asked the Minister of Labour whether estate clerks and farmers' bailiffs are insurable persons under the Unemployment Insurance Act of 1920, in view of the fact that their employment depends on agriculture, horticulture, and forestry, which are excepted from the operation of the Act?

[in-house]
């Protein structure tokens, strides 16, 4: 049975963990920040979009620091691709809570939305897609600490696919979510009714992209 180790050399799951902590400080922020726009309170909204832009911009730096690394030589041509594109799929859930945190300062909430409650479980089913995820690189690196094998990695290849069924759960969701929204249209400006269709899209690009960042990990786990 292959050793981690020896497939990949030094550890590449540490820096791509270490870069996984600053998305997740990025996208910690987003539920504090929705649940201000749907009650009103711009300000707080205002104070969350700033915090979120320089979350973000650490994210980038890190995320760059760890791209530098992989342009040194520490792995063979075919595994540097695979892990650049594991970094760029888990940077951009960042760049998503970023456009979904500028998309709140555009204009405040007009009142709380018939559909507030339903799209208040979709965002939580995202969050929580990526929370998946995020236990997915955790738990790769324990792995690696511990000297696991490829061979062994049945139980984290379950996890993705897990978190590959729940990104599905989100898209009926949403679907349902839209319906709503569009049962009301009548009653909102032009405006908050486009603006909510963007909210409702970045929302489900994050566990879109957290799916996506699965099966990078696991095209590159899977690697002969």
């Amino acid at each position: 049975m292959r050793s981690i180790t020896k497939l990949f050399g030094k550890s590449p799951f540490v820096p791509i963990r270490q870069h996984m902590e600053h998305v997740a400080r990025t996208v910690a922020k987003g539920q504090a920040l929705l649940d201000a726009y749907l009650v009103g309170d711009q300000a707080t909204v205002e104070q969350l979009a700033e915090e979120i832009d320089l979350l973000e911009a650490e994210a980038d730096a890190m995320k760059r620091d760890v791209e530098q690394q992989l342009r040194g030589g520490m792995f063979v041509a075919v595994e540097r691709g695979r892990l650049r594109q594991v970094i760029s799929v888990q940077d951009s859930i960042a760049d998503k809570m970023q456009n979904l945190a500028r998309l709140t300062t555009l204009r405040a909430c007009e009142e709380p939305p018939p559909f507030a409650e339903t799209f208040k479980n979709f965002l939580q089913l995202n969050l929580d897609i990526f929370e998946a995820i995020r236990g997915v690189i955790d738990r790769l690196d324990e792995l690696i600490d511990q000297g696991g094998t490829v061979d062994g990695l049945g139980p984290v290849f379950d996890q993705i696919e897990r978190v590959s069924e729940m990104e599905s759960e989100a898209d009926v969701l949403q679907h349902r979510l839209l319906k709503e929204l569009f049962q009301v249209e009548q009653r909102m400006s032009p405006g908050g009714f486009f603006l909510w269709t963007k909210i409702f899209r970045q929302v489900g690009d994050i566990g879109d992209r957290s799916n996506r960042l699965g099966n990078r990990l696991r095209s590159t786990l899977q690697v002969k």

I have decided in a specific case submitted for my determination under Section 10 of the Unemployment Insurance Act, 1920, that a person employed as an estate clerk and typist keeping the books of the home farm, forestry department and other accounts in connection with an agricultural estate, is not employed in agriculture within the meaning of the Act. By virtue of this decision an estate clerk is required to be insured unless in any particular case the rate of remuneration exceeds in value £250 a year, in which case the employment is excepted under paragraph (h) of Part II of the First Schedule. The insurability of farmers' bailiffs depends on the actual work which the bailiff performs. Authoritative decisions with regard to particular cases may be given by me on application made under Section 10 of the Act, but in view of the responsibility placed on me by this Section, I could not undertake to give any decision without full particulars of the individual case. I should add that my decisions are subject to appeal to the High Court.